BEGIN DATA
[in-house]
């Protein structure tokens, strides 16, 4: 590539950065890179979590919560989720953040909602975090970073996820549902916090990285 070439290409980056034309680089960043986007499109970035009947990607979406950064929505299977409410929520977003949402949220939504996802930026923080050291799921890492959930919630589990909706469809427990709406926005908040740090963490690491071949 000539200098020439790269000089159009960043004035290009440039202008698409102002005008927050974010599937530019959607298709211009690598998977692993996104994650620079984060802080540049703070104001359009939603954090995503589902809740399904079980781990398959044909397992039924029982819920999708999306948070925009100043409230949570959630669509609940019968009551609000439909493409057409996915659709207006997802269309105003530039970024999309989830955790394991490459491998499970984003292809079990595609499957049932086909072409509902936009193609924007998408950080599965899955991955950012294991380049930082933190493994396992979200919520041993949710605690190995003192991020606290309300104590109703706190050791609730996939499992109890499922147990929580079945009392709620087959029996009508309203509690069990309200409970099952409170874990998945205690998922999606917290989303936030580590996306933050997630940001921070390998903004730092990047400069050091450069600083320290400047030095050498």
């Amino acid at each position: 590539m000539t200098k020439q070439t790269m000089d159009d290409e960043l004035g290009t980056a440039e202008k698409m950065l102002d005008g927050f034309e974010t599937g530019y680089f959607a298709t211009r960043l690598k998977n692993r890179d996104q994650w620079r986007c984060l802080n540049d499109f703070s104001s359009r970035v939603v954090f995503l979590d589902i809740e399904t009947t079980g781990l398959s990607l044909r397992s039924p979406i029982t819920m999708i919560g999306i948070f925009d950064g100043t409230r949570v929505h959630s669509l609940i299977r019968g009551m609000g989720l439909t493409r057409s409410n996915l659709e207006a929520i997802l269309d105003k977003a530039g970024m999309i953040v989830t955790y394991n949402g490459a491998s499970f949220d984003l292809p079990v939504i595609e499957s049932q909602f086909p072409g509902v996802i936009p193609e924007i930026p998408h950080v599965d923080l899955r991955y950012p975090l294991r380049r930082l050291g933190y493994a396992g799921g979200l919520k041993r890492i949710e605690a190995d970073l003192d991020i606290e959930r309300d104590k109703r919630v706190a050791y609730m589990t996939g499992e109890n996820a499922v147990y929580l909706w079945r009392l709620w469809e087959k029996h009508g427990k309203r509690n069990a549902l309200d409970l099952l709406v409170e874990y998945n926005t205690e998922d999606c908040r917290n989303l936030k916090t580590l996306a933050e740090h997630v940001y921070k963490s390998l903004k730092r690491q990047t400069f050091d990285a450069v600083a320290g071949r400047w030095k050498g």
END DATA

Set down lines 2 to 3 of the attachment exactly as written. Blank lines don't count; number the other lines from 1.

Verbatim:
């Protein structure tokens, strides 16, 4: 590539950065890179979590919560989720953040909602975090970073996820549902916090990285 070439290409980056034309680089960043986007499109970035009947990607979406950064929505299977409410929520977003949402949220939504996802930026923080050291799921890492959930919630589990909706469809427990709406926005908040740090963490690491071949 000539200098020439790269000089159009960043004035290009440039202008698409102002005008927050974010599937530019959607298709211009690598998977692993996104994650620079984060802080540049703070104001359009939603954090995503589902809740399904079980781990398959044909397992039924029982819920999708999306948070925009100043409230949570959630669509609940019968009551609000439909493409057409996915659709207006997802269309105003530039970024999309989830955790394991490459491998499970984003292809079990595609499957049932086909072409509902936009193609924007998408950080599965899955991955950012294991380049930082933190493994396992979200919520041993949710605690190995003192991020606290309300104590109703706190050791609730996939499992109890499922147990929580079945009392709620087959029996009508309203509690069990309200409970099952409170874990998945205690998922999606917290989303936030580590996306933050997630940001921070390998903004730092990047400069050091450069600083320290400047030095050498």
């Amino acid at each position: 590539m000539t200098k020439q070439t790269m000089d159009d290409e960043l004035g290009t980056a440039e202008k698409m950065l102002d005008g927050f034309e974010t599937g530019y680089f959607a298709t211009r960043l690598k998977n692993r890179d996104q994650w620079r986007c984060l802080n540049d499109f703070s104001s359009r970035v939603v954090f995503l979590d589902i809740e399904t009947t079980g781990l398959s990607l044909r397992s039924p979406i029982t819920m999708i919560g999306i948070f925009d950064g100043t409230r949570v929505h959630s669509l609940i299977r019968g009551m609000g989720l439909t493409r057409s409410n996915l659709e207006a929520i997802l269309d105003k977003a530039g970024m999309i953040v989830t955790y394991n949402g490459a491998s499970f949220d984003l292809p079990v939504i595609e499957s049932q909602f086909p072409g509902v996802i936009p193609e924007i930026p998408h950080v599965d923080l899955r991955y950012p975090l294991r380049r930082l050291g933190y493994a396992g799921g979200l919520k041993r890492i949710e605690a190995d970073l003192d991020i606290e959930r309300d104590k109703r919630v706190a050791y609730m589990t996939g499992e109890n996820a499922v147990y929580l909706w079945r009392l709620w469809e087959k029996h009508g427990k309203r509690n069990a549902l309200d409970l099952l709406v409170e874990y998945n926005t205690e998922d999606c908040r917290n989303l936030k916090t580590l996306a933050e740090h997630v940001y921070k963490s390998l903004k730092r690491q990047t400069f050091d990285a450069v600083a320290g071949r400047w030095k050498g």